[Wikipedia-l] Re: Peh-oe-ji on minnan.wikipedia.org
Henry H. Tan-Tenn
share2002nov at lomaji.com
Sun Aug 8 16:28:03 UTC 2004
(I'm sorry for the lengthy response below, but I felt it was necessary
to supply some historical context in response to a lengthy criticism of
how a Wikipedia should be named. Neither the language/dialect nor the
Wikipedia, as productive as it has been, is not well-known, particularly
to Anglo/European editors.)
Tim Starling wrote:
> Contrary to what Shizhao said, it seems that the Peh-oe-ji orthography,
> as seen on minnan.wikipedia.org, is not even representative of
> Taiwanese, let alone Min Nan. In fact it is only used by a small
Of course the Peh-oe-ji (hereafter POJ) orthography is used by a "small
minority". This is in large part due to the fact that Min Nan
everywhere is historically not a written language. In fact historically
the vast majority of Min Nan speakers were illiterate. Those elite who
could afford to read and write primarily did so in Classical Chinese,
albeit pronounced in Literary Min Nan (a form of Vulgar Classical
Chinese, if you will). But there were piecemeal and largely
non-cumulative attempts to write down the speech, though nothing
systematic has come out of it. Historically.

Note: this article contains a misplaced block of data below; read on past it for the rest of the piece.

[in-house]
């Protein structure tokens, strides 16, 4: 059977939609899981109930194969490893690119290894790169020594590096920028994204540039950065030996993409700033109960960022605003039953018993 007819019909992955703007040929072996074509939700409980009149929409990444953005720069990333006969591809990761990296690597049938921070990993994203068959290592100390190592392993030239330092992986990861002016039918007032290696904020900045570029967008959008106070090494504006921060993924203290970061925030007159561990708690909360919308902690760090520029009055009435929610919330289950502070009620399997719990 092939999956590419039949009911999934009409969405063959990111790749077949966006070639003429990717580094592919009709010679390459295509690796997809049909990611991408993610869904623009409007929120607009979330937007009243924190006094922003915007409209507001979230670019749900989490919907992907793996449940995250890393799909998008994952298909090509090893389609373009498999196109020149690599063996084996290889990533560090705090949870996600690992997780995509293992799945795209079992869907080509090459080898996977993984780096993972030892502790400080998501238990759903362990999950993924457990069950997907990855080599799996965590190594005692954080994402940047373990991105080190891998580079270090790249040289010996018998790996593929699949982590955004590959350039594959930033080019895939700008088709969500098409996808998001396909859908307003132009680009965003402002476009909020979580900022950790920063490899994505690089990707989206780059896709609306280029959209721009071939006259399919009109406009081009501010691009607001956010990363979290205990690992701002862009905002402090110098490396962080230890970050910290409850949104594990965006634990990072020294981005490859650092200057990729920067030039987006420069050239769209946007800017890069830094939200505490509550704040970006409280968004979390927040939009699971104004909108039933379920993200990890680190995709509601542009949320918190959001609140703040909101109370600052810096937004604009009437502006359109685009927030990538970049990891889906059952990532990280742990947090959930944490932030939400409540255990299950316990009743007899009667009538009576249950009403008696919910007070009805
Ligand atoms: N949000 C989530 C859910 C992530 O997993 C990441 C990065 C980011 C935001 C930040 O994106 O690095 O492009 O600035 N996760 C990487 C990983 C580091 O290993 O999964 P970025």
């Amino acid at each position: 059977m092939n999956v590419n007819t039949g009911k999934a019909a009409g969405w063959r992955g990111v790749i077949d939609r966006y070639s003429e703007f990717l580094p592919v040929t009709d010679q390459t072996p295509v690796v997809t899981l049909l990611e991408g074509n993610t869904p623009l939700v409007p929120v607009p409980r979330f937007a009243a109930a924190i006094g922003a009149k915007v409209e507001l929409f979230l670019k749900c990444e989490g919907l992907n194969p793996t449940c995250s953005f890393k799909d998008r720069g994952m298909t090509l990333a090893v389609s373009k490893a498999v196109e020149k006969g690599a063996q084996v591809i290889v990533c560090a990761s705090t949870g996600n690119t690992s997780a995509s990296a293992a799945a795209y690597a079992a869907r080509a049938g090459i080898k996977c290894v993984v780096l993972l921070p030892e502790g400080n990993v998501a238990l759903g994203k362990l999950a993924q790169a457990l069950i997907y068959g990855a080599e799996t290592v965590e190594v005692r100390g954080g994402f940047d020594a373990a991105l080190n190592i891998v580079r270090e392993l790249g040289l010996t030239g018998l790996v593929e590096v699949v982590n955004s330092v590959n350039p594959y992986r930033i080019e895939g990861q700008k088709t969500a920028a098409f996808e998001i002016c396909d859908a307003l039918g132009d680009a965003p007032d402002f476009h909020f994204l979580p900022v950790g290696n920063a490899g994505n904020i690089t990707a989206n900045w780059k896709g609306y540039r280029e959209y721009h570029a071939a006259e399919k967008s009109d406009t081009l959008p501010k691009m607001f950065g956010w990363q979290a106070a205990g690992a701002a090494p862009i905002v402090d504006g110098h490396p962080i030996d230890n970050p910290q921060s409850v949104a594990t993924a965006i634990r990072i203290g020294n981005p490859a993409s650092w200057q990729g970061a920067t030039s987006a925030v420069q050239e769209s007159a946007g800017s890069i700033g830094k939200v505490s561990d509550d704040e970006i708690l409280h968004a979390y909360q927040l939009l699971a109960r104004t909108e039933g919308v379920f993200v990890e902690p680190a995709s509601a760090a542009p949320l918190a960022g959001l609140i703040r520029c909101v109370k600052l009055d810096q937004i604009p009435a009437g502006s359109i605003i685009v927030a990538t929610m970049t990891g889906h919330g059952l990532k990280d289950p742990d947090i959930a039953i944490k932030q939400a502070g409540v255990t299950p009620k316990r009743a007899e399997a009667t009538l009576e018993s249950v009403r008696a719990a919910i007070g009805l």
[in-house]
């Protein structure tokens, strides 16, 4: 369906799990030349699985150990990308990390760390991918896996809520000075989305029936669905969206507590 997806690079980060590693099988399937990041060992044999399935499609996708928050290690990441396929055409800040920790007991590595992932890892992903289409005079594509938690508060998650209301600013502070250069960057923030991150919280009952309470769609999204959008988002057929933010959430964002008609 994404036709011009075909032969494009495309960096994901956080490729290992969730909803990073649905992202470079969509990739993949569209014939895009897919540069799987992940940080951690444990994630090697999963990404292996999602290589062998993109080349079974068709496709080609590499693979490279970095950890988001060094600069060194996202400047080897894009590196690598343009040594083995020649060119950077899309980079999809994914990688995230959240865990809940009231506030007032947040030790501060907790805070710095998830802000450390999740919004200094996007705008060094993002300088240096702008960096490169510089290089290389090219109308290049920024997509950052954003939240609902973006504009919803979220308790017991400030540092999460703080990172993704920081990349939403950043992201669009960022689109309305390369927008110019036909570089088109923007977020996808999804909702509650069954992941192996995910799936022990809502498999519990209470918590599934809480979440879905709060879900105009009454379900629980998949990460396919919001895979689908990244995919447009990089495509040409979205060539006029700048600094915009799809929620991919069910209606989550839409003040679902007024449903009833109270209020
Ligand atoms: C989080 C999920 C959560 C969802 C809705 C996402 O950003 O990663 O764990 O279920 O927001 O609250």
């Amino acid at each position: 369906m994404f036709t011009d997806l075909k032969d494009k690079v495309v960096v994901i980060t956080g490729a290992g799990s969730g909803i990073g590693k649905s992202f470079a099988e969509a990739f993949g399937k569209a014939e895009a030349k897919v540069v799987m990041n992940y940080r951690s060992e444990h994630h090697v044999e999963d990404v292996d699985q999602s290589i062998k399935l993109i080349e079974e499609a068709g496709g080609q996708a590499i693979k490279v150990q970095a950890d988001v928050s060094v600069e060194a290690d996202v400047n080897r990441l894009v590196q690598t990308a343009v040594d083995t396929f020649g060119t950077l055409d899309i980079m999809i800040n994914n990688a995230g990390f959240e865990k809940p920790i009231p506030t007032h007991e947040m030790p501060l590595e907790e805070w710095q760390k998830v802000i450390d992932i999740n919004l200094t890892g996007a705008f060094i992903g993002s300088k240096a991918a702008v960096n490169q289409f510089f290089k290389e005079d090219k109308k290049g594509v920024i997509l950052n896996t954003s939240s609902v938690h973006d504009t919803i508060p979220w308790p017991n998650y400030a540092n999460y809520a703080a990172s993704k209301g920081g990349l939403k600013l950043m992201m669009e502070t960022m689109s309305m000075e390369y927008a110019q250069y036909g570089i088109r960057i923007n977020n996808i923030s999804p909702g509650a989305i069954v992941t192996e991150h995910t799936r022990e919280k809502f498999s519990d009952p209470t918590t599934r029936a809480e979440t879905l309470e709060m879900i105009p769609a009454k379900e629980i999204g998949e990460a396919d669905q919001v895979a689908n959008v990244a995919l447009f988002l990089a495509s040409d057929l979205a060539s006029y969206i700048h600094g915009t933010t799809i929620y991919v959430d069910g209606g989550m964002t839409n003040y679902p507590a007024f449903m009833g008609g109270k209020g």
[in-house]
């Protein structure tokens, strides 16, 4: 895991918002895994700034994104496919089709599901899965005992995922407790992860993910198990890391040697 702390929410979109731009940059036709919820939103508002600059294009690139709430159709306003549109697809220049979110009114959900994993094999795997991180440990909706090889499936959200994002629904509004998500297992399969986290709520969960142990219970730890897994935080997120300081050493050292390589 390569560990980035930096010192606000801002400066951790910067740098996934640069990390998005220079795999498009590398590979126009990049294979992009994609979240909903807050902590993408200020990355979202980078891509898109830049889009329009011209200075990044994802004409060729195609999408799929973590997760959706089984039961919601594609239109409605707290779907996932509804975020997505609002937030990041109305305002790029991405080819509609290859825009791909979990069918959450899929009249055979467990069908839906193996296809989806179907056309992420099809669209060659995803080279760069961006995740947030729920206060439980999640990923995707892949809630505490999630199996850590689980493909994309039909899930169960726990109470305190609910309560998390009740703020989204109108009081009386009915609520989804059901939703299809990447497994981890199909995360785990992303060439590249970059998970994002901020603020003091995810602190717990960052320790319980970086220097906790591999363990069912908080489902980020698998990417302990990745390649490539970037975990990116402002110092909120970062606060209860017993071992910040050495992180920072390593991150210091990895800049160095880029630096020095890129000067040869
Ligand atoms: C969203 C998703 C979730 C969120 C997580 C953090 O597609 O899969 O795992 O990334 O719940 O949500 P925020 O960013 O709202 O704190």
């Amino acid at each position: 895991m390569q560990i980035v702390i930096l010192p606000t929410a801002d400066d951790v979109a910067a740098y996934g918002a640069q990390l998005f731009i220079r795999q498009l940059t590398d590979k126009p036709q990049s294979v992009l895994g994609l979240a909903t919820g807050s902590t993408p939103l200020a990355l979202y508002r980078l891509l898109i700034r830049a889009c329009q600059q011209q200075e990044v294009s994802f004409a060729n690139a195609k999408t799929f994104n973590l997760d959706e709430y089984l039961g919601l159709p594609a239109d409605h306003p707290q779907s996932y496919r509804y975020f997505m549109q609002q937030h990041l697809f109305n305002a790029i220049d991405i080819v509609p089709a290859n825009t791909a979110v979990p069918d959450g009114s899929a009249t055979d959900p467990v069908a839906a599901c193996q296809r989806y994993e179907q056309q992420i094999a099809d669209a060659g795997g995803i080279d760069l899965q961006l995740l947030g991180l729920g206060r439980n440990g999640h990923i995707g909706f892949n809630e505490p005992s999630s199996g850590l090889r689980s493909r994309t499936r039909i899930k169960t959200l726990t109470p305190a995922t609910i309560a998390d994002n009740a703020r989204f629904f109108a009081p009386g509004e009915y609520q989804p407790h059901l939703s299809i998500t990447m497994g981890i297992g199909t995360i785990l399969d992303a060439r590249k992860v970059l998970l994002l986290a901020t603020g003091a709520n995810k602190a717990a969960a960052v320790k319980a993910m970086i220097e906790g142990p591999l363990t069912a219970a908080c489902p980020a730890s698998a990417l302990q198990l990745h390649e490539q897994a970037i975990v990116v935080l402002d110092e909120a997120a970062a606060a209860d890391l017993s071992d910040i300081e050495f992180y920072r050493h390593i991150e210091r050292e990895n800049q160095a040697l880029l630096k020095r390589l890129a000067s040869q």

More recent development: In the early part of the 19th century US and
later British missionaries started to proselytize in Min Nan speaking
regions, starting from the large "expatriate" communities in Southeast
Asia, then Amoy (Xiamen), Shantou, eventually Formosa (Taiwan). The
orthography used was thus not limited to the Taiwanese population. (See
http://en.wikipedia.org/wiki/John_Van_Nest_Talmage. I wrote this but
feel free to check the sources.) Now of course, as you can imagine, its
usage was at first limited only to the Min Nan-speaking Christian
population, which had always been small, but the variety of works in
this corpus was much broader, and not all of a blatantly religious
nature, than anything that had been written in any other scripts
including Chinese characters, to this day. Since the end of martial law
in Taiwan, school children are no longer punished for speaking Min Nan
and although no authority in Min Nan-speaking region anywhere has
regulated how Min Nan *ought* to be written, in Taiwan POJ is taught.
This could be misconstrued as evidence that POJ is intrinsically